Happy Halloween vs. Halloween Horror
Tips to help your child have a fun and sensory-friendly Halloween!
Halloween should be a fun and enjoyable time for every child; however, some children with special needs will need some modifications to make their Halloween enjoyable.
Halloween tips for children with special needs:
1-Costumes-Costumes can be a real nightmare for children with sensory integration issues. Whether it be the scratchy fabric, the constricting mask, or the bizarre props, Halloween costumes can be a sensory explosion. Even if your child really WANTS to be a gorilla for Halloween, doesn’t mean that he will tolerate the fur!
- Let your child wear comfortable clothes under their costume to restrict contact with their skin.
- Avoid costumes with constrictive masks OR allow the mask to be pinned to the costume if needed so they don’t have to wear it
- Allow time to practice wearing the costume prior to trick or treating to allow the child to experience the weight or feel of the costume on their body
- Omit parts of a costume that a child doesn’t like or appears bothersome for the child to tolerate.
2-Sensory Overload-Sensory exposure during Halloween can lead to a child feeling overwhelmed or scared which can lead to behavioral outbursts.
- Be patient and understanding
- Allow the child space to calm down (i.e. the backseat of a car, steps, sidewalk)
- Use headphones to reduce noise exposure if needed
- Plan your trick or treating route around specific triggers by avoiding houses that may have scary sound effects or moving inflatables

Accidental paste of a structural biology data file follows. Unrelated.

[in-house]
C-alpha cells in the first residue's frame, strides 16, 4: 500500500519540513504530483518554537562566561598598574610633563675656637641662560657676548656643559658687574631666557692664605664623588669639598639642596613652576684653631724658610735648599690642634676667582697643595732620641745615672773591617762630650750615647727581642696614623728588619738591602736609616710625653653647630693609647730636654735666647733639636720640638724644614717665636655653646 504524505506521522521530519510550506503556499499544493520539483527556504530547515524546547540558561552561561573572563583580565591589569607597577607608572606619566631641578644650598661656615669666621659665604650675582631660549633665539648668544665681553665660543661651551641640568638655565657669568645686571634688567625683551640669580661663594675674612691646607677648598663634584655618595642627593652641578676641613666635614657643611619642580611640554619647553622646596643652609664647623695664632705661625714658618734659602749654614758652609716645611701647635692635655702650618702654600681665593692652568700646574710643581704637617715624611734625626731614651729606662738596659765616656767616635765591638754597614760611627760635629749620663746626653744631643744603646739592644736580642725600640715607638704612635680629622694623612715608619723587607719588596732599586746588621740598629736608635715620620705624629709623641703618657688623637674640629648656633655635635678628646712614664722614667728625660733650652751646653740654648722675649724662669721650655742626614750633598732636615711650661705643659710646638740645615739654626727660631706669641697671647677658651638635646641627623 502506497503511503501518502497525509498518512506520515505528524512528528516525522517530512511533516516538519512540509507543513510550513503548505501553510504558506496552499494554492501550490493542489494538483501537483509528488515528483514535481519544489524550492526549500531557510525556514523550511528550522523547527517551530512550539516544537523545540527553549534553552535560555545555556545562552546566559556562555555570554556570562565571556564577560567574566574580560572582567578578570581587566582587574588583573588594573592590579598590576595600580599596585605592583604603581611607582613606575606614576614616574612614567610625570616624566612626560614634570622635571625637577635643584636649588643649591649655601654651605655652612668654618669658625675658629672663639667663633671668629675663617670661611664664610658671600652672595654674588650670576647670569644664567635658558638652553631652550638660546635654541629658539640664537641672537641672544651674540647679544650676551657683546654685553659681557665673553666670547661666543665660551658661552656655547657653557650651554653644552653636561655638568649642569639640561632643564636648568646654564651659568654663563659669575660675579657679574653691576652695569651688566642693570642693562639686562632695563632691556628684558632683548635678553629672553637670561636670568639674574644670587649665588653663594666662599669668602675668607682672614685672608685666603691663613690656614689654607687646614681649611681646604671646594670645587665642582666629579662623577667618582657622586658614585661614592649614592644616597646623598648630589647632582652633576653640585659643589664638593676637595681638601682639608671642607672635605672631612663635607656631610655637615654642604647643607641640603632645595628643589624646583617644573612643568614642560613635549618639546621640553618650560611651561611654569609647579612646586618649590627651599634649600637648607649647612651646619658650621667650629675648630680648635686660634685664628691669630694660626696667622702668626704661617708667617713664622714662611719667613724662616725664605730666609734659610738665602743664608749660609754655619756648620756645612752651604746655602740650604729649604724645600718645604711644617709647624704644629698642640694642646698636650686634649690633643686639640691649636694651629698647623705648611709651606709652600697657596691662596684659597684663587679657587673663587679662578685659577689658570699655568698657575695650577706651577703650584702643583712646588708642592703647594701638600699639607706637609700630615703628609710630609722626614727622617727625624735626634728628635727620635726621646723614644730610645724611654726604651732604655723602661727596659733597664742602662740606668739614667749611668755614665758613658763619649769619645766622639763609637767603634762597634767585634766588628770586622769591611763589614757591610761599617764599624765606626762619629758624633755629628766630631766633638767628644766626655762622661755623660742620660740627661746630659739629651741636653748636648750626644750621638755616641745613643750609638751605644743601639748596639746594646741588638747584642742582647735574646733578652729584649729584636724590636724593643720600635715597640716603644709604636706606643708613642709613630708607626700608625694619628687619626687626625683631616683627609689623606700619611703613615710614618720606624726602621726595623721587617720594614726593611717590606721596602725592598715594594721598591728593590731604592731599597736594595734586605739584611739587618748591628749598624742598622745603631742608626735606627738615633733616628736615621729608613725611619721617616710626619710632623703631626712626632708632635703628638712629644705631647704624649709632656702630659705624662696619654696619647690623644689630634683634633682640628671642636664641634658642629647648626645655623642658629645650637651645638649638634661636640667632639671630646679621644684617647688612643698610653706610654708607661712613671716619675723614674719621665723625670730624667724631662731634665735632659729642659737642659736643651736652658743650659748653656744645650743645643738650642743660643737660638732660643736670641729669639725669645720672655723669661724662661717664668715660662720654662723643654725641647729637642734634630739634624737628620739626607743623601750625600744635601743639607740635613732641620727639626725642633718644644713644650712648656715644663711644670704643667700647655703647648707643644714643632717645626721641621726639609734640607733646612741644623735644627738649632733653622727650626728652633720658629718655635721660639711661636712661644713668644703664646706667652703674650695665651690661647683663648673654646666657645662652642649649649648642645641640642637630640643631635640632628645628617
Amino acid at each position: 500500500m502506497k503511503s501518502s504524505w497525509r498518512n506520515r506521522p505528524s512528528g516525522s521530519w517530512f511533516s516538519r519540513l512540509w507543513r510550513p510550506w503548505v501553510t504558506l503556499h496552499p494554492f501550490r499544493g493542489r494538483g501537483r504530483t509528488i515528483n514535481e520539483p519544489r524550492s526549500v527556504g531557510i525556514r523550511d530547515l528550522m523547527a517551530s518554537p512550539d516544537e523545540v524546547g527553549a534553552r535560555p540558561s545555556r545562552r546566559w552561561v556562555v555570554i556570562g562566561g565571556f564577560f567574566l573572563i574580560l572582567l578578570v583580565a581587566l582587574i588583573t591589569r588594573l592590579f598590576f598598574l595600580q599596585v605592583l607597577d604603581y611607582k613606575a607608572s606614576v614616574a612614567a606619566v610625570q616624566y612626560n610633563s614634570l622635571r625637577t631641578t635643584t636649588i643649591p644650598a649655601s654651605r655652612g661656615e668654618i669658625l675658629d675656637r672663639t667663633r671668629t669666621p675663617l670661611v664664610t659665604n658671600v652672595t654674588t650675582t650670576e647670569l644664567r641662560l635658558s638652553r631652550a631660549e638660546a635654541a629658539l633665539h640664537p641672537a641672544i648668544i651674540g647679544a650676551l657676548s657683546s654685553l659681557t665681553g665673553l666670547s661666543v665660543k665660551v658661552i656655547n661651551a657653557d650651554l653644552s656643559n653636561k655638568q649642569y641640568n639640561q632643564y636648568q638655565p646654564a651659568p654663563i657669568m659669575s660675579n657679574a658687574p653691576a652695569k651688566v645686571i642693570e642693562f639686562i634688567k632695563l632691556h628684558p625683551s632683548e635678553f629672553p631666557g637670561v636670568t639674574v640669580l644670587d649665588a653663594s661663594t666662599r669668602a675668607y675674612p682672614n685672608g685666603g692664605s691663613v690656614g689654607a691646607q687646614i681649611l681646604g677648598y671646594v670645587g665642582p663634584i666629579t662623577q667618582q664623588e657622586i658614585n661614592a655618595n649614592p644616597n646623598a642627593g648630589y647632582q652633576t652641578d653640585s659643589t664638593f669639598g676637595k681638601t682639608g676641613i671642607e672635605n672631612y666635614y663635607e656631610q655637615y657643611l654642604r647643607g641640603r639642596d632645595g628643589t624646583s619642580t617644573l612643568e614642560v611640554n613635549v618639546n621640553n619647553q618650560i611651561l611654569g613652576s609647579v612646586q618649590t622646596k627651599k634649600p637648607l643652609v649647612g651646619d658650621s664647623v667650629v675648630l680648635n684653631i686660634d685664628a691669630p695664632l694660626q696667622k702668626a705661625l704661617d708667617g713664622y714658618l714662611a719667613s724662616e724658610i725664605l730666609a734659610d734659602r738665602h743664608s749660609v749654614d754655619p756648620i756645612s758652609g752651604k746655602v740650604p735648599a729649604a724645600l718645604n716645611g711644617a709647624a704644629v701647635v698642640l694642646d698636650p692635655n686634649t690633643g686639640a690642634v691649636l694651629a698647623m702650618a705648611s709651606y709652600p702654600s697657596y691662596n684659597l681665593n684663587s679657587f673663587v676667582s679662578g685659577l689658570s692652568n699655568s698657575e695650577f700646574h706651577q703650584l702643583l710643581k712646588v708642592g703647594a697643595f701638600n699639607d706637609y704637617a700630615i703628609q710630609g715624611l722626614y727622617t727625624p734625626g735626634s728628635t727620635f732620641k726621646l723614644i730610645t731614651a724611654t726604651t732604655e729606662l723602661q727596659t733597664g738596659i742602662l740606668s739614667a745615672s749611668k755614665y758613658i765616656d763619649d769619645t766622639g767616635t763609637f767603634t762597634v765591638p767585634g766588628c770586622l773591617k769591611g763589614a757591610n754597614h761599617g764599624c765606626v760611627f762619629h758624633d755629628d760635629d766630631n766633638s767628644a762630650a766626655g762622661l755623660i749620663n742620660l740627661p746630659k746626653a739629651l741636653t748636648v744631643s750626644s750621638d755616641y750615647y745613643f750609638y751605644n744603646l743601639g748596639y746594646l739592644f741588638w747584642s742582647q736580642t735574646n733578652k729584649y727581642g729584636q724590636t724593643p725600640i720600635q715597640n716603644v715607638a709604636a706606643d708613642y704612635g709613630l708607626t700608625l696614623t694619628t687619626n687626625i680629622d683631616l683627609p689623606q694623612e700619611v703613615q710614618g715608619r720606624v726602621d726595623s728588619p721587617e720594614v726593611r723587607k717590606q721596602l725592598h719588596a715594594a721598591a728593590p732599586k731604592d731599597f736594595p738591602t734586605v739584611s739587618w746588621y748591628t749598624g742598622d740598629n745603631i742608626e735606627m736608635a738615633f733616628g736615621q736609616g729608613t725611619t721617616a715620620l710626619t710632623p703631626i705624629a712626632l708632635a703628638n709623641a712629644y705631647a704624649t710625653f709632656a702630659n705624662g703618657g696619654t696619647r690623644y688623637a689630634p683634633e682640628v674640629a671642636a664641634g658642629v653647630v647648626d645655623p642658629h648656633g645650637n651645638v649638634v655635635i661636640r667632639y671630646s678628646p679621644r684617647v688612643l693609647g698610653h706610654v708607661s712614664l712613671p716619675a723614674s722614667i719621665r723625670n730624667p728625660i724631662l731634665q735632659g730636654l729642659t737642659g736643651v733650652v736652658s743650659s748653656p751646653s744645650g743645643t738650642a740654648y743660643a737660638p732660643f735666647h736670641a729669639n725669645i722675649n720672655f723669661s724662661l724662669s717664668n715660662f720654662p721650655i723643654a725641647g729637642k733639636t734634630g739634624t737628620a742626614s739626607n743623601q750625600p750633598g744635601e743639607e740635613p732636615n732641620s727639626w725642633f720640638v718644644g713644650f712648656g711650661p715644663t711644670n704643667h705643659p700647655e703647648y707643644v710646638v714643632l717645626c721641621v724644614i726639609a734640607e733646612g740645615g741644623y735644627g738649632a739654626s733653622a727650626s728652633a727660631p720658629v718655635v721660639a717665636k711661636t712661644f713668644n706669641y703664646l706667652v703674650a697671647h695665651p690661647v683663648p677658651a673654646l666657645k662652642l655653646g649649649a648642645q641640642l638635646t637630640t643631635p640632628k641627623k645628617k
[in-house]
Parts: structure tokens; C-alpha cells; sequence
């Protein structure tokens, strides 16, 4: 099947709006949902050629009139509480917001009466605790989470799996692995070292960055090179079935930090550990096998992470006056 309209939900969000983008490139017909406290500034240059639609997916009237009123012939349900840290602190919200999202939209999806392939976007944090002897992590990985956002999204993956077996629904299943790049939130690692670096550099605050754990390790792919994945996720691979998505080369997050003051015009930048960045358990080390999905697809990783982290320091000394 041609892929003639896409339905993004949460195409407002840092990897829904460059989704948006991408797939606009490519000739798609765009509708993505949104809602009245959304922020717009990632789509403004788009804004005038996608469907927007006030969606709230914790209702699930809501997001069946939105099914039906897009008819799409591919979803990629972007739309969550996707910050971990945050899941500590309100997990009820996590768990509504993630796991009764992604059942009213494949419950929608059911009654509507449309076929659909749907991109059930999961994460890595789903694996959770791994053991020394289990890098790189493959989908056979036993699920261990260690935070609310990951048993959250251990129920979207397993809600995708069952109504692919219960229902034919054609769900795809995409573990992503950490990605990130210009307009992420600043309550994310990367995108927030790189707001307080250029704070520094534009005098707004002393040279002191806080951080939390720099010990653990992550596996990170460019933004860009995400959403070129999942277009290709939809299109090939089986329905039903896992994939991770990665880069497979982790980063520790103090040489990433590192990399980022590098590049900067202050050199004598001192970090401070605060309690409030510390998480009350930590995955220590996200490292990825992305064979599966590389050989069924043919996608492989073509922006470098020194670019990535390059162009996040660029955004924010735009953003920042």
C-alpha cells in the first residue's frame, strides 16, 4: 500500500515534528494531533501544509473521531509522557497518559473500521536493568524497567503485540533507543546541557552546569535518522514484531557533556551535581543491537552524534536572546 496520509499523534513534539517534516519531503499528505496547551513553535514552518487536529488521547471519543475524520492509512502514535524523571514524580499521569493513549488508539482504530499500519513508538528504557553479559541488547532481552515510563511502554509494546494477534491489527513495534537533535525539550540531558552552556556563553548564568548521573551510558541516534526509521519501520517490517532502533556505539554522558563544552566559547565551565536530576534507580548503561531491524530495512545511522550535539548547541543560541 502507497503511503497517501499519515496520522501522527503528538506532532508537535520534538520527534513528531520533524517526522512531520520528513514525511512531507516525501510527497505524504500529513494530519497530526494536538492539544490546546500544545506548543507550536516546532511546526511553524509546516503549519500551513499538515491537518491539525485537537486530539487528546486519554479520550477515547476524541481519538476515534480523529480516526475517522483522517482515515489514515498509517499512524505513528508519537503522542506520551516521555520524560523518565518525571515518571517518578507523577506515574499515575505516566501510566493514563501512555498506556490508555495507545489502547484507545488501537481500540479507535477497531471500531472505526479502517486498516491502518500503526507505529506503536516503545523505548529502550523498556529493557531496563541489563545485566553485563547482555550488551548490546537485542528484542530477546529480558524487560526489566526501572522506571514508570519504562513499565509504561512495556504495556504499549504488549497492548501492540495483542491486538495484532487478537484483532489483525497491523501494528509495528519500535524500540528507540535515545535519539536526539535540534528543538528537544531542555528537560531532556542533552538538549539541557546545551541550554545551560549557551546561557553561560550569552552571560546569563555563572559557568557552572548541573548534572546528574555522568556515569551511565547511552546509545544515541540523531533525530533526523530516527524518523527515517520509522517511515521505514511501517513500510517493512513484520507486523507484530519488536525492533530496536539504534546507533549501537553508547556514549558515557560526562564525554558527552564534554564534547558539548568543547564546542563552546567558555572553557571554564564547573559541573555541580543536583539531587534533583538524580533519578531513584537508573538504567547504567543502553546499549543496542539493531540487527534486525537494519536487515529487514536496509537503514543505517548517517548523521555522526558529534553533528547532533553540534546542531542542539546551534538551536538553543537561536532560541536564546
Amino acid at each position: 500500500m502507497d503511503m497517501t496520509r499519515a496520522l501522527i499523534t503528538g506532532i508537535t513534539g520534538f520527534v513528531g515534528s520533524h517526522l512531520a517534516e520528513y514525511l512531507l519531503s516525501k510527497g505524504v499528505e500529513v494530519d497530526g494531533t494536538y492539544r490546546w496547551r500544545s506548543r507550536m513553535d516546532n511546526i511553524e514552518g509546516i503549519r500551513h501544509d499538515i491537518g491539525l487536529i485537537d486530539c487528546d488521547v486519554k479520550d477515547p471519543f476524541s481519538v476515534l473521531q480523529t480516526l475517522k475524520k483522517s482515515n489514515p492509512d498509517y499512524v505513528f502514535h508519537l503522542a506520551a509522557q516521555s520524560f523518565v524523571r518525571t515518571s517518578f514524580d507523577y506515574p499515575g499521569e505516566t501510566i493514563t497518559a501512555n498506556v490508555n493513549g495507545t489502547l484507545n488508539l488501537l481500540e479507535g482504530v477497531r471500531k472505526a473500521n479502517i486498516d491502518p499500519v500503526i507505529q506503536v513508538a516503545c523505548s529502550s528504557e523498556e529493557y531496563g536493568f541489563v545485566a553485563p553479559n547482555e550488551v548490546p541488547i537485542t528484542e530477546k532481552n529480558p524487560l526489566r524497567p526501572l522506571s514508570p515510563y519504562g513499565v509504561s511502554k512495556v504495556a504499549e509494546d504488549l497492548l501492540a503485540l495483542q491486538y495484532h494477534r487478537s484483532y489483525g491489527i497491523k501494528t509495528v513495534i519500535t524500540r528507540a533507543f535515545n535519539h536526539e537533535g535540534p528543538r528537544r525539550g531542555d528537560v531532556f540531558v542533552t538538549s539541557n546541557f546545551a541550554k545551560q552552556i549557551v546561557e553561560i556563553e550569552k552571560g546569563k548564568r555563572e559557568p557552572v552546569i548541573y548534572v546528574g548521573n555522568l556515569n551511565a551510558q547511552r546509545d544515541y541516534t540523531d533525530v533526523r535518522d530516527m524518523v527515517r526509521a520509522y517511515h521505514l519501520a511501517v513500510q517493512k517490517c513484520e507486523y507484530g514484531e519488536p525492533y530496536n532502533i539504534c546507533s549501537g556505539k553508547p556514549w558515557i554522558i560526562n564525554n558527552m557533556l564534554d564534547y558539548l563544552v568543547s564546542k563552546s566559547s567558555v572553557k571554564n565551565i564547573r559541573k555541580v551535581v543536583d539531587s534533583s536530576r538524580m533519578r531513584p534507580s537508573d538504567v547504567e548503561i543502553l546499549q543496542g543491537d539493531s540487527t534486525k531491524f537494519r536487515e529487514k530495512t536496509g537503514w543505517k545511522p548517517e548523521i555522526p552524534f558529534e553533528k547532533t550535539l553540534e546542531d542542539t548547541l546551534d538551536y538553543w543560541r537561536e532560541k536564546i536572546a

- Attend day events vs. Night trick or treating to decrease sensory overload from flashing lights, black lights, and headlights or brake lights from cars.
- Prepare for trick or treating by doing social stories or reading books about Halloween which discuss real vs. dressing up and pretend play.
- Know your child’s limits! Plan a small play group with costumes instead of trick or treating around the neighborhood OR trick or treat within your home going door to door.
- Attend a trunk or treating event to avoid walking down busy neighborhood streets.
- Prepare for trick or treating by talking to your child about what to expect during Halloween a week or more before trick or treating occurs.
3-Communicating- Whether the child is non-verbal, shy or has a speech delay, trick or treating can be challenging.
- For non-verbal children or shy children, allow them to use a sign to say “trick or treat”
- For those who have difficulty articulating, practice simplified versions of “trick or treat” such as “tick or twee” OR a simple “tank ew” for “thank you”.
- Allow the child to use sign language for “please” and “thank you” if the child is very shy or non-verbal.
4-Mobility or Motor skills-For children who have difficulty walking or grasping, Trick or treating can be a bit more challenging.
- Use cross body or shoulder strap purses to hold candy while trick or treating instead of traditional hand held bags
- Create a Halloween costume that incorporates a cane, walker, or wheelchair
- Have a designated “helper” to pick candy out of a bowl or basket while trick or treating